Agree about the Ovlov - they weren't bad cars in context, all cars were bad then. E30's were pretty rubbish and yet people have fond memories of those...

    My favourite guilty pleasure is the Honda Jazz, particularly the original 1.4 S. OK, so the handling was terrible, but there's fun to be had in absolutely caning something and the speeds still being legal. Plus the 1.4 engine was a willing partner and the gearchange was a proper rifle-bolt - it did feel like the DNA of the Integra type-R was in there somewhere. The biggest problem is people seeing a Jazz, assuming you're a pensioner and doing mad overtaking manoeuvres to get past in case you hold them up for 30 seconds rolleyes No wonder pensioners are nervous drivers - driving a Jazz is like having a target painted on your back.

  • Retset 08 Dec 2017

    I had a Mk II and a Mk III Capri 3.0S. By today's standards they were not that quick nor did they corner very well. Even back then, I knew the brakes were a bit pants! But you sat low, looked down a long bonnet and listened to the Essex V6, all whilst feeling like Bodie, or Doyle. I have nothing but fond memories of those cars.

    I've owned quite a lot of terrible 'non PH' cars in the past and none have left any endearing memories. I can only see them for what they were. Hopefully every last one of them rotted and now live on as fridges or something.

  • j4r4lly 08 Dec 2017

    My guilty pleasure has always been the Ford Capri. I've had 7 of them since I bought the first 2000 GT back in 1982 and I still have a 1983 2.8 injection.

    At my age nostalgia has made me like all sorts of old junk that I wouldn't have considered back in the day. Cars like the Dolomite, Renault 15 and Fuego, Marina 1.8TC, Triumph 2000, Rover P6 and 3 litre Granada's.

    2 cars really spring to mind though and they were both pretty pants. The Simca 1000 GLS and the Austin Metro, both of which I owned in the past. The Simca was my first car and therefore has a special place in my memory with many adventures had around north London and the Essex countryside. We used to kid ourselves that it was a peasant spec' 911 as it had a rear engine and overlight steering.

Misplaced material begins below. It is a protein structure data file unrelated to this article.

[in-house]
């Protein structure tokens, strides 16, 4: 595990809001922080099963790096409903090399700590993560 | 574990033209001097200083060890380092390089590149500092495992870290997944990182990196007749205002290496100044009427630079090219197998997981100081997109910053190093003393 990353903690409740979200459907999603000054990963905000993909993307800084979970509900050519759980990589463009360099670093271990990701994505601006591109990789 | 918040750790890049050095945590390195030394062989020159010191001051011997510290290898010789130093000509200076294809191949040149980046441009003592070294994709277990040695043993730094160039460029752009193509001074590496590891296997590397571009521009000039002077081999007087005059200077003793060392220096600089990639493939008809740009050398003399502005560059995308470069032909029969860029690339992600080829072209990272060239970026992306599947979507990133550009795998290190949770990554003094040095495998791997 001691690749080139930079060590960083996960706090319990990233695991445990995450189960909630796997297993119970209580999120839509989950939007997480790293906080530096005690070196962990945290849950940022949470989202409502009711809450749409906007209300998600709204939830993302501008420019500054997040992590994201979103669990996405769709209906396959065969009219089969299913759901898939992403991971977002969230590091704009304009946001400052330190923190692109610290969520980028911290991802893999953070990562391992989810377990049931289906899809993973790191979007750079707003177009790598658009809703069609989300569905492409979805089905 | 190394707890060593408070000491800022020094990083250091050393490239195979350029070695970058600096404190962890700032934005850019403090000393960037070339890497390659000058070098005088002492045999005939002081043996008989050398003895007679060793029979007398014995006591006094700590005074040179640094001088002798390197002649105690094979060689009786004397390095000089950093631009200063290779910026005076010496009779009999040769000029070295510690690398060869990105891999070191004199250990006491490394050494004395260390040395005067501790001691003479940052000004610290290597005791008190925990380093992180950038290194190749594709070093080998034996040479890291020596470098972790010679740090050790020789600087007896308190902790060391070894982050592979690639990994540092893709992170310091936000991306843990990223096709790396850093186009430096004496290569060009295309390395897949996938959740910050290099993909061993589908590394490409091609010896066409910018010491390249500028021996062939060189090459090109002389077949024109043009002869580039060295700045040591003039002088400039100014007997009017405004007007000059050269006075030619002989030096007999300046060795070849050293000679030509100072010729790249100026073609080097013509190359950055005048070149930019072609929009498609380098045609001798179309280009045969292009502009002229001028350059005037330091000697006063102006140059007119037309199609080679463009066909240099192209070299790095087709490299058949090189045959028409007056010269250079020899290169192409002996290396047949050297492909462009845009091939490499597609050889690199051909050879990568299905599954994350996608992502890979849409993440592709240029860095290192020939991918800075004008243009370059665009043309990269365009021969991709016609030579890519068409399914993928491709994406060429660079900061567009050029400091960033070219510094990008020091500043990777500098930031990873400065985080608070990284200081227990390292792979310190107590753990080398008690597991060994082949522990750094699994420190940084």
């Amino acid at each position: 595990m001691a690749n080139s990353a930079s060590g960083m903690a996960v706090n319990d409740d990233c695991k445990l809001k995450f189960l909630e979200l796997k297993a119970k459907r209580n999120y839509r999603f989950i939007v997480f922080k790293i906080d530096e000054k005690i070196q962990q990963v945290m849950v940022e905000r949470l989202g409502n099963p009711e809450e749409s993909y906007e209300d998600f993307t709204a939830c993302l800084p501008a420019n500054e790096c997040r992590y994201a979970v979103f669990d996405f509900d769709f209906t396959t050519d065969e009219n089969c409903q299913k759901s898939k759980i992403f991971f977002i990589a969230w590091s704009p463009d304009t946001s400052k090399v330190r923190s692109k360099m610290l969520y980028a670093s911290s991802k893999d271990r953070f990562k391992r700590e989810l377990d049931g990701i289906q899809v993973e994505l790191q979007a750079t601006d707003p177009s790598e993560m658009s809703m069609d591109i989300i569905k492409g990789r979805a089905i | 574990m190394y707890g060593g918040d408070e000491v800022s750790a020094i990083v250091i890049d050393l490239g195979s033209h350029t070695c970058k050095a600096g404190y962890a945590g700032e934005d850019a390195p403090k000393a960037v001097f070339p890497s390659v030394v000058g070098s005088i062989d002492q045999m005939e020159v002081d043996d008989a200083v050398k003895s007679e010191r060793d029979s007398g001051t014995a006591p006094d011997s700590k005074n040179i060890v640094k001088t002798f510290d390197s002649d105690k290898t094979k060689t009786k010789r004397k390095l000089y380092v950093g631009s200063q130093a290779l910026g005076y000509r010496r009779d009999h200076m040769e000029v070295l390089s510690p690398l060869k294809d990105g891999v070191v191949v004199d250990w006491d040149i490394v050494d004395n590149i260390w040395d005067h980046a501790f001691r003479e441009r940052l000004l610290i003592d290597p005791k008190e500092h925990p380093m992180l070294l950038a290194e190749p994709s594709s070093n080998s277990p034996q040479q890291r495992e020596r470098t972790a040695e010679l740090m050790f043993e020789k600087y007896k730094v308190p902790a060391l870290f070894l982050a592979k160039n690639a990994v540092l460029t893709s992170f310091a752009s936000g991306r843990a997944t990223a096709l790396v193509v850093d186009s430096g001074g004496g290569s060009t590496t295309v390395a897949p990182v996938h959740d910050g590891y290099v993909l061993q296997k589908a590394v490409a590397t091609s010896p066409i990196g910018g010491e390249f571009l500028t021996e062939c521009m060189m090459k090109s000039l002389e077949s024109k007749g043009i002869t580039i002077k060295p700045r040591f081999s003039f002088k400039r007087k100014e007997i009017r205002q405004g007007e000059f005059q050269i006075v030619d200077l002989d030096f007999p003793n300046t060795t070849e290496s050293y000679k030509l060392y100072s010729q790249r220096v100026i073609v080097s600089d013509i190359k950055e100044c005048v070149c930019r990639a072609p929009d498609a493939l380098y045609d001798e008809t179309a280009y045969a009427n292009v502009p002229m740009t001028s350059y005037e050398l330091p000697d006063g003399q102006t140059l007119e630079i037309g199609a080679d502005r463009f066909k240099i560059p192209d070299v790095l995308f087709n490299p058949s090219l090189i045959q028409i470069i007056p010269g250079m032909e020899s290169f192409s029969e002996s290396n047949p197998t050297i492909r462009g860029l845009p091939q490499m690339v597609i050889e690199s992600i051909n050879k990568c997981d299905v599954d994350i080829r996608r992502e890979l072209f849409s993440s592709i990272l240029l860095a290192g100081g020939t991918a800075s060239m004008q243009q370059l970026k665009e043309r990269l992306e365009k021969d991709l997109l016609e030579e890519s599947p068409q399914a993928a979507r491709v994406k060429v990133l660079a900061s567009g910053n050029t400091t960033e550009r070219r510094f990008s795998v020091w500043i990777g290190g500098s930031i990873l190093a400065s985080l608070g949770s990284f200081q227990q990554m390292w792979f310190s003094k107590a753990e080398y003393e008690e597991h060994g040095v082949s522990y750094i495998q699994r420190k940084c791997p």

The Metro I bought when my Golf 1.5 GLS died and I needed a car for work. For 5 years it never missed a beat, taking everything I could throw at it in its stride from shopping and school run duties to pounding back and forth from London to south Devon on a regular basis. It was slow, cramped and desperately uncool, but it cost pocket money to run, could be driven on the (very low) limit all day and had terrific handling like any small go-kart sized car. Ultimately it's exactly as the article says, these cars were my independence, my freedom to go where I wanted, when I wanted at any time of the day or night and for that I loved them as if they were an Aston or Rolls Royce or Mercedes etc.






  • givablondabone 08 Dec 2017

    Yep back in the early 90's my then future ex mother in law inherited her father's 6 year old Volvo 340 1.7GL. It had 896 miles on the clock. Eight Hundred and Ninety Six. She ran it for a year or two before handing it over to me and my future ex wife with around 13k on the clock. It was immaculate. And let's not forget, rear wheel drive hehe

    I remember smokin an inside rear off a roundabout on my commute one day and the face of a lorry driver coming the other way was a picture as he probably expected some grandad behind the wheel!

    It was very comfortable and not fast so you couldn't really get into trouble.

    I was fond but knew it was pants really. I had people take the pi55 but didn't care. It was free!!


    Edited by givablondabone on Saturday 9th December 09:58

View all comments in the forums Make a comment